The term “must-win game” is often used as a synonym for an important matchup. But this weekend, the men's basketball team (17-10, 6-4 Ivy) faces a pair of true must-win affairs, at Dartmouth (9-15, 2-8 Ivy) on Friday and Harvard (22-4, 9-1 Ivy) on Saturday.
Although Columbia (17-10, 6-4 Ivy) only has an extremely small chance to take the Ivy championship, it is still mathematically possible. But that could change as soon as Friday night. While the Lions visit Dartmouth, the Crimson hosts Cornell, one of the worst teams in Division I. A Columbia loss coupled with two Yale wins or a single Harvard win would result in the Light Blue's elimination from Ivy title contention.
“This time of year is really hard. ... You do get affected by it. It takes a little bit out of you,” Lion head coach Kyle Smith said of keeping tabs on other team's games, especially those with standings implications for Columbia. “Don't let your concentration get split up and divided.”
While the Big Green has finished better than sixth in the conference standings only once since 2005, it has given Columbia a serious run for its money recently—regardless of whether the teams play in New York or in Hanover, N.H. Four of the last five meetings have been decided by six points or fewer.
The exception, though, was the game earlier this season. Sophomore guard Maodo Lo scored 22 points and shut down Big Green sharpshooting guard Alex Mitola for most of the game.
“You slip for a second, and he takes advantage,” Smith said of Mitola.
Aside from its star guard, Dartmouth's strength is in the frontcourt even without Gabas Maldunas, the Ivy League's top rebounder, who is out for the season.
“I think they're the toughest, scrappiest team in the league,” Smith said. “It's going to be physically tough. I just think the team that comes in there mentally right will have the best chance Friday night.”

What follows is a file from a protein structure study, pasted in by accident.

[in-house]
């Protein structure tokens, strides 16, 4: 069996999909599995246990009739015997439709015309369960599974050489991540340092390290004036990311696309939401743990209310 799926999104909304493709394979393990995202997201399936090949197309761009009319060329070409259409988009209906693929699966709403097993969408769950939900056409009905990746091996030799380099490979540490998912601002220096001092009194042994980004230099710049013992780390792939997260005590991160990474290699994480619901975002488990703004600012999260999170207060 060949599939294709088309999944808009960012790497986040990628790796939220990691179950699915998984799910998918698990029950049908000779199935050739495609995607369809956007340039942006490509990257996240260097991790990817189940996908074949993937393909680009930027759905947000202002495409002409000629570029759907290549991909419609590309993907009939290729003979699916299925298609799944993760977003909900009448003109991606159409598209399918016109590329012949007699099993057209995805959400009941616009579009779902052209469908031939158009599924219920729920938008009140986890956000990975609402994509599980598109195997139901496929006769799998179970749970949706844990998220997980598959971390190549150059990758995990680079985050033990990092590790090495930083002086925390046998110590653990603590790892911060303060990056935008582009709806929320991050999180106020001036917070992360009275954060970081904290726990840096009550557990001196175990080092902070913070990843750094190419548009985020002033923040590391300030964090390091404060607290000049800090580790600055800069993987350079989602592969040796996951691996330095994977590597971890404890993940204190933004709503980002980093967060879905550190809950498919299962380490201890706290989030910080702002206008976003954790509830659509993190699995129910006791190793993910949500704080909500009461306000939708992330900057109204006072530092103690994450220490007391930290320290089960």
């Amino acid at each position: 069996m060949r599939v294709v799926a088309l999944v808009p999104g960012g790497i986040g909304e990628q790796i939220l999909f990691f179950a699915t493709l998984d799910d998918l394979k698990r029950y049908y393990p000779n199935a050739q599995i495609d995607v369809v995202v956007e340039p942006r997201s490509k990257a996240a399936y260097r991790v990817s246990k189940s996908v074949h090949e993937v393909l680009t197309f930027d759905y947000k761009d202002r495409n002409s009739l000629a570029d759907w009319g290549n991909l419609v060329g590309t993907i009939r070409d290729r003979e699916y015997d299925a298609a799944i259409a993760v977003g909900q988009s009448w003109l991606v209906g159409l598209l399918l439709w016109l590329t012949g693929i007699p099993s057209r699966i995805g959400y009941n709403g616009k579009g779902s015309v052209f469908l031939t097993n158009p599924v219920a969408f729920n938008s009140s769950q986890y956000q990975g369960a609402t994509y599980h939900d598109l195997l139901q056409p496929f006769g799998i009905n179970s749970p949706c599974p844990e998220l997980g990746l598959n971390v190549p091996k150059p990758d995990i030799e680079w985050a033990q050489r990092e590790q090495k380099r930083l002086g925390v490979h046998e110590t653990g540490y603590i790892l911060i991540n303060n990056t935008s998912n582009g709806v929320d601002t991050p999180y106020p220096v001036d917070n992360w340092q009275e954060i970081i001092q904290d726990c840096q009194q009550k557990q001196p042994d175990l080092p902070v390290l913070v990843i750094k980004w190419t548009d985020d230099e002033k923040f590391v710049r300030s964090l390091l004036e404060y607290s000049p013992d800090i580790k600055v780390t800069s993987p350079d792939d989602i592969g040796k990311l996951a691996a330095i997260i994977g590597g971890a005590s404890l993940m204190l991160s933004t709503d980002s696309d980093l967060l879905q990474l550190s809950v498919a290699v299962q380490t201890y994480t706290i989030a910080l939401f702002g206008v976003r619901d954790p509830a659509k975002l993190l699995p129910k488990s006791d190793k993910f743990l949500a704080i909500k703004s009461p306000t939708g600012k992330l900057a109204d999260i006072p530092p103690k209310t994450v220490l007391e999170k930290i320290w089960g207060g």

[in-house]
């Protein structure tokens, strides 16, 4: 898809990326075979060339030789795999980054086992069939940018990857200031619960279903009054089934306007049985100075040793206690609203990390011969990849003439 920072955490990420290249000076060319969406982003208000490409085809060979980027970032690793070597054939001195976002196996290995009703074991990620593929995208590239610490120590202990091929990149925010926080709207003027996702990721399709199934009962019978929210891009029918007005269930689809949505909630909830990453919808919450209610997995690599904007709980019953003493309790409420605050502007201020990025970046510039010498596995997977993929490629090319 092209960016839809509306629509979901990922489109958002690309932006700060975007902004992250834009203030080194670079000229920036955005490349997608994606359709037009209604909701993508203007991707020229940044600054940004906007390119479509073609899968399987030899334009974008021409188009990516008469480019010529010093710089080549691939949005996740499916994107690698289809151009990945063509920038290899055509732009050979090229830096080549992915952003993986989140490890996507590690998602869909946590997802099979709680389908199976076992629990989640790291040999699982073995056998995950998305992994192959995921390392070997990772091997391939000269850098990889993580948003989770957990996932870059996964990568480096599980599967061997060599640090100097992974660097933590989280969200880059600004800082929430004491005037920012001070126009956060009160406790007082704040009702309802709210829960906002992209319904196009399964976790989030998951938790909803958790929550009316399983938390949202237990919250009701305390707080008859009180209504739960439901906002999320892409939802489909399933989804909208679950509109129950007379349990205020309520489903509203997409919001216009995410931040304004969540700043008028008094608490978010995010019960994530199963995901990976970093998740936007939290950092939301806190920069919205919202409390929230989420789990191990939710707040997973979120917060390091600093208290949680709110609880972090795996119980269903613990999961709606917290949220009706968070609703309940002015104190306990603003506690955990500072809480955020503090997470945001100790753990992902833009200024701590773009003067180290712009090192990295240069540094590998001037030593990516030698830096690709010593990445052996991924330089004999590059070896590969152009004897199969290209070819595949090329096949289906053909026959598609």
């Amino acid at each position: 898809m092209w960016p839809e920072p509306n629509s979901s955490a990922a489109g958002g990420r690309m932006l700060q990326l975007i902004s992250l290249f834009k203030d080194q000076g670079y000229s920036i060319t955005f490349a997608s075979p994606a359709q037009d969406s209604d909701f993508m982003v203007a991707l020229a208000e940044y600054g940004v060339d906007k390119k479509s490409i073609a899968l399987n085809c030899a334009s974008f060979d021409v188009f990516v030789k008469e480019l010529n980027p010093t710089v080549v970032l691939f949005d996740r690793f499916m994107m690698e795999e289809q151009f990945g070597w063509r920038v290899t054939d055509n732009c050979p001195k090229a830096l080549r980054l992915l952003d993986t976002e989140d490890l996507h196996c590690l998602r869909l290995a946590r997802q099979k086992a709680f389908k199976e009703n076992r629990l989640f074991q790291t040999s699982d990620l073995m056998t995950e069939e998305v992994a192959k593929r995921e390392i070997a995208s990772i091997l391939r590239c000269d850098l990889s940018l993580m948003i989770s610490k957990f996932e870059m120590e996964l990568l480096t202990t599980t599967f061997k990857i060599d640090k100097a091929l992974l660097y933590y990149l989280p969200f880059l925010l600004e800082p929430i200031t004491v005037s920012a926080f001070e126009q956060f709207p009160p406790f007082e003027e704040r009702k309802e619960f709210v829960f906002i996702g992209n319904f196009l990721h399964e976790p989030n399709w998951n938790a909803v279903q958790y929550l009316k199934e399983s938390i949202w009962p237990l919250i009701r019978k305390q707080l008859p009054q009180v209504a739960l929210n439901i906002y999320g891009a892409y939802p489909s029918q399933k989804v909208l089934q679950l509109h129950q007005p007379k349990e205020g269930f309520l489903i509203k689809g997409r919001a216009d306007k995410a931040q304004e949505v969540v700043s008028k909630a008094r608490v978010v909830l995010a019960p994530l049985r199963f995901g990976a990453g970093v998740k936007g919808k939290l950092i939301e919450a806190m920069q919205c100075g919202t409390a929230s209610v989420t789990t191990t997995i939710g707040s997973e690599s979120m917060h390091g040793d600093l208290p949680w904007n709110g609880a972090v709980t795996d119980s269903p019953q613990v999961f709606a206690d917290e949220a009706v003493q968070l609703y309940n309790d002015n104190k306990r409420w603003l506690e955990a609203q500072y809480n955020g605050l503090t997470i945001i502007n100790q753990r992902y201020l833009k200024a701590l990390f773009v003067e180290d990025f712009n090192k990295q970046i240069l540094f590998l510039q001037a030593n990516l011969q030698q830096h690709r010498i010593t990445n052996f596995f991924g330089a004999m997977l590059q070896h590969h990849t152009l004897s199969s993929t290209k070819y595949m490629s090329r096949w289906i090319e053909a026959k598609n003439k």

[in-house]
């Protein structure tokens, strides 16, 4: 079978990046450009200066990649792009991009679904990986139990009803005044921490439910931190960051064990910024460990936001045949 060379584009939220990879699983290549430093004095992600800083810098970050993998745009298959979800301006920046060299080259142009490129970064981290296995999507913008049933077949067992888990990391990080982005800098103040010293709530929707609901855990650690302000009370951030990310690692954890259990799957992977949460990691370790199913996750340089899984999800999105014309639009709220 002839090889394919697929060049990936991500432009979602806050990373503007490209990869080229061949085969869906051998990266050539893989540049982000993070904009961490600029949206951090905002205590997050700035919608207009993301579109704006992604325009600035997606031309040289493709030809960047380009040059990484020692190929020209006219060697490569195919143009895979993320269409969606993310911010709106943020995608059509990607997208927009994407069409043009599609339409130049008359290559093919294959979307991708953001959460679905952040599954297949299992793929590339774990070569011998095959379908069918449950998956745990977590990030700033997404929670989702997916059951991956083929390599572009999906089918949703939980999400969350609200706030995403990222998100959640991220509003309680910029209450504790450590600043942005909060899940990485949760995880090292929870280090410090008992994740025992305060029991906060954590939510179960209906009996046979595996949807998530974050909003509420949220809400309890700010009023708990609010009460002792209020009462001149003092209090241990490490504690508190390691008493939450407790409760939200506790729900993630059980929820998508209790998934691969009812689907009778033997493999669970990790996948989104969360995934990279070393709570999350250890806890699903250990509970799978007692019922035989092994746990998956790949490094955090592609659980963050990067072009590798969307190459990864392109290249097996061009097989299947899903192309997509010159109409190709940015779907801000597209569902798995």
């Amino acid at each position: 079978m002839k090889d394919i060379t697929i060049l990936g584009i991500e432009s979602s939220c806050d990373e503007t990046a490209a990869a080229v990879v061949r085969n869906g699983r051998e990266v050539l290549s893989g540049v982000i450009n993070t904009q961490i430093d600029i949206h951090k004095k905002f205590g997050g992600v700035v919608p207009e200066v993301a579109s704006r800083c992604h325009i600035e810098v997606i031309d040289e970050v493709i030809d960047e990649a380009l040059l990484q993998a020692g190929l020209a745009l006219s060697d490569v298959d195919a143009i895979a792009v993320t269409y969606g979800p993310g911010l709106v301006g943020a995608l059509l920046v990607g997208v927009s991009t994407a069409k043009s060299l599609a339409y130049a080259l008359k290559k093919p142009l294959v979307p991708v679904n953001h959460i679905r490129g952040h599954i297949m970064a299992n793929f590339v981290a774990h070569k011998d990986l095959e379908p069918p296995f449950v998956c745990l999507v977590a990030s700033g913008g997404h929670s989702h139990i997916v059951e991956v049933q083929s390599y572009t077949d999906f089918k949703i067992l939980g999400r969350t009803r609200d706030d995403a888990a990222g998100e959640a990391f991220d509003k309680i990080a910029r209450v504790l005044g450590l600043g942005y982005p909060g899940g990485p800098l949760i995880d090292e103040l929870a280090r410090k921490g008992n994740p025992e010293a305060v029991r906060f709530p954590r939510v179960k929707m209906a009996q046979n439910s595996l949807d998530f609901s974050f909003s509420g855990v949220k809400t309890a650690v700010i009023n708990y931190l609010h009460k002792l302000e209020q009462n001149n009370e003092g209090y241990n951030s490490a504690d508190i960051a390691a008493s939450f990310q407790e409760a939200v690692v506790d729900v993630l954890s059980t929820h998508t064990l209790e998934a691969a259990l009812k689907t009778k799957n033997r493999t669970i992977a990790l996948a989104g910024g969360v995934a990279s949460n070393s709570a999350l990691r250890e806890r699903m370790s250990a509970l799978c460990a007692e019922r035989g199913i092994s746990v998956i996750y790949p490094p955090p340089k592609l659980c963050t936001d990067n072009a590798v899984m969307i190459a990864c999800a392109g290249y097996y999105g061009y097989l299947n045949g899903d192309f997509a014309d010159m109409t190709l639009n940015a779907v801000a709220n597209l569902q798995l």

Against the talented Crimson, it's a different story. While Columbia's recent meetings against Harvard have gone down to the wire—in the last two years, the Crimson won each meeting in Cambridge, Mass., by five points, and won two of three games in New York in overtime—Smith pointed to tactics, not the mental side of the game, as the key.
“I think we can compete with them,” Smith said of Harvard. “It's not giving them the foul shots. That's one of the most efficient ways of scoring.”
Smith added that the Light Blue needs to do a better job handling Harvard's four-guard lineup. While center Steve Moundou-Missi and forward Kyle Casey usually start, along with swingman Wesley Saunders and guards Siyani Chambers and Laurent Rivard, head coach Tommy Amaker is willing to slide the do-it-all Saunders—who played very well at both ends of the floor against Columbia earlier this season—to the 4 in order to make room for former second-team All-Ivy guard Brandyn Curry. The four-guard lineup helped the Crimson earn its first win at Princeton in 35 years on Saturday.
“Saunders is a little bit like the [Yale forward Justin] Sears cover, or Mitola, in the sense that you can't give him a steady pitch of one guy all the time,” Smith said. “They're just good players. You've got to stay fresh.”
The Lions were able to limit Sears in their victory over Yale on Sunday. The sophomore shot only 3-for-9 from the field, and amid a dose of different defenders—first-year forwards Luke Petrasek and Jeff Coby, sophomore forward Zach En'Wezoh, and junior center Cory Osetkowski, to name a few—hardly looked like the individual who is a serious contender for Ivy Player of the Year.
The win over the Bulldogs also marked Columbia's first weekend Ivy sweep since 2009. According to Smith, a home sweep was on the team's list of goals for this season. He added that the primary focus for this weekend, though—aside from winning—is not solely based on results.
“The biggest goal for us is to keep getting better,” Smith said.
Tipoff for both games is slated for 7 p.m.
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